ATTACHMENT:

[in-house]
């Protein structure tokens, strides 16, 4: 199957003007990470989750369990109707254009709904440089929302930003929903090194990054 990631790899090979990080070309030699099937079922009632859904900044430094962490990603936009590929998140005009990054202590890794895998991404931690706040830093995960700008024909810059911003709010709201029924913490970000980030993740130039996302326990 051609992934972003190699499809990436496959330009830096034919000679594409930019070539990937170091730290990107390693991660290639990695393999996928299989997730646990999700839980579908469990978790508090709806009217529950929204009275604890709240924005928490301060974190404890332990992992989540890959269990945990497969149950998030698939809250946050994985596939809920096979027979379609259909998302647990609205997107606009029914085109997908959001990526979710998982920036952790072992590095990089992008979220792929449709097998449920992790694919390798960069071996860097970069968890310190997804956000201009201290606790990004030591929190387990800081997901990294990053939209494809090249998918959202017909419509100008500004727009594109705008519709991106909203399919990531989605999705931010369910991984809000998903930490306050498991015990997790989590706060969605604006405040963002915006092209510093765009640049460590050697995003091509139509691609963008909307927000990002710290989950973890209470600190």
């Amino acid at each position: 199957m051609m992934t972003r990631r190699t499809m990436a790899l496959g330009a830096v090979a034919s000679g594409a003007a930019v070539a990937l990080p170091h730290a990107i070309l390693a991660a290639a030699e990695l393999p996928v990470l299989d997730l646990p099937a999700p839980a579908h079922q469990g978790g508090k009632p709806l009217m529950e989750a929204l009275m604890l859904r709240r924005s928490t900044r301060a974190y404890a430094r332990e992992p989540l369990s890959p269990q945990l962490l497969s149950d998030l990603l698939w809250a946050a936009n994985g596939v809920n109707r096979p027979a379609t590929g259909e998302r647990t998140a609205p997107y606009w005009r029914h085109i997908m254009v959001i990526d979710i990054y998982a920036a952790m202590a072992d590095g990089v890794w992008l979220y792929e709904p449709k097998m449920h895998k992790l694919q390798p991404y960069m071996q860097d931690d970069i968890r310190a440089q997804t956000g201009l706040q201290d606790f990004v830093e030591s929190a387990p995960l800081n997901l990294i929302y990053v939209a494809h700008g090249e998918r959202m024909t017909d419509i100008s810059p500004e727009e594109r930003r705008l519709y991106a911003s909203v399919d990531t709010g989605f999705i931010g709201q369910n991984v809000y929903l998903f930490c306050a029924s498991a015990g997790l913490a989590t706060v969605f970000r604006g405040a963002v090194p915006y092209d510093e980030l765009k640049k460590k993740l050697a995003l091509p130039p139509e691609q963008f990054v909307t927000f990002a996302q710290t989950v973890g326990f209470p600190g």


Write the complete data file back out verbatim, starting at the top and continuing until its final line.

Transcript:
[in-house]
């Protein structure tokens, strides 16, 4: 199957003007990470989750369990109707254009709904440089929302930003929903090194990054 990631790899090979990080070309030699099937079922009632859904900044430094962490990603936009590929998140005009990054202590890794895998991404931690706040830093995960700008024909810059911003709010709201029924913490970000980030993740130039996302326990 051609992934972003190699499809990436496959330009830096034919000679594409930019070539990937170091730290990107390693991660290639990695393999996928299989997730646990999700839980579908469990978790508090709806009217529950929204009275604890709240924005928490301060974190404890332990992992989540890959269990945990497969149950998030698939809250946050994985596939809920096979027979379609259909998302647990609205997107606009029914085109997908959001990526979710998982920036952790072992590095990089992008979220792929449709097998449920992790694919390798960069071996860097970069968890310190997804956000201009201290606790990004030591929190387990800081997901990294990053939209494809090249998918959202017909419509100008500004727009594109705008519709991106909203399919990531989605999705931010369910991984809000998903930490306050498991015990997790989590706060969605604006405040963002915006092209510093765009640049460590050697995003091509139509691609963008909307927000990002710290989950973890209470600190």
């Amino acid at each position: 199957m051609m992934t972003r990631r190699t499809m990436a790899l496959g330009a830096v090979a034919s000679g594409a003007a930019v070539a990937l990080p170091h730290a990107i070309l390693a991660a290639a030699e990695l393999p996928v990470l299989d997730l646990p099937a999700p839980a579908h079922q469990g978790g508090k009632p709806l009217m529950e989750a929204l009275m604890l859904r709240r924005s928490t900044r301060a974190y404890a430094r332990e992992p989540l369990s890959p269990q945990l962490l497969s149950d998030l990603l698939w809250a946050a936009n994985g596939v809920n109707r096979p027979a379609t590929g259909e998302r647990t998140a609205p997107y606009w005009r029914h085109i997908m254009v959001i990526d979710i990054y998982a920036a952790m202590a072992d590095g990089v890794w992008l979220y792929e709904p449709k097998m449920h895998k992790l694919q390798p991404y960069m071996q860097d931690d970069i968890r310190a440089q997804t956000g201009l706040q201290d606790f990004v830093e030591s929190a387990p995960l800081n997901l990294i929302y990053v939209a494809h700008g090249e998918r959202m024909t017909d419509i100008s810059p500004e727009e594109r930003r705008l519709y991106a911003s909203v399919d990531t709010g989605f999705i931010g709201q369910n991984v809000y929903l998903f930490c306050a029924s498991a015990g997790l913490a989590t706060v969605f970000r604006g405040a963002v090194p915006y092209d510093e980030l765009k640049k460590k993740l050697a995003l091509p130039p139509e691609q963008f990054v909307t927000f990002a996302q710290t989950v973890g326990f209470p600190g």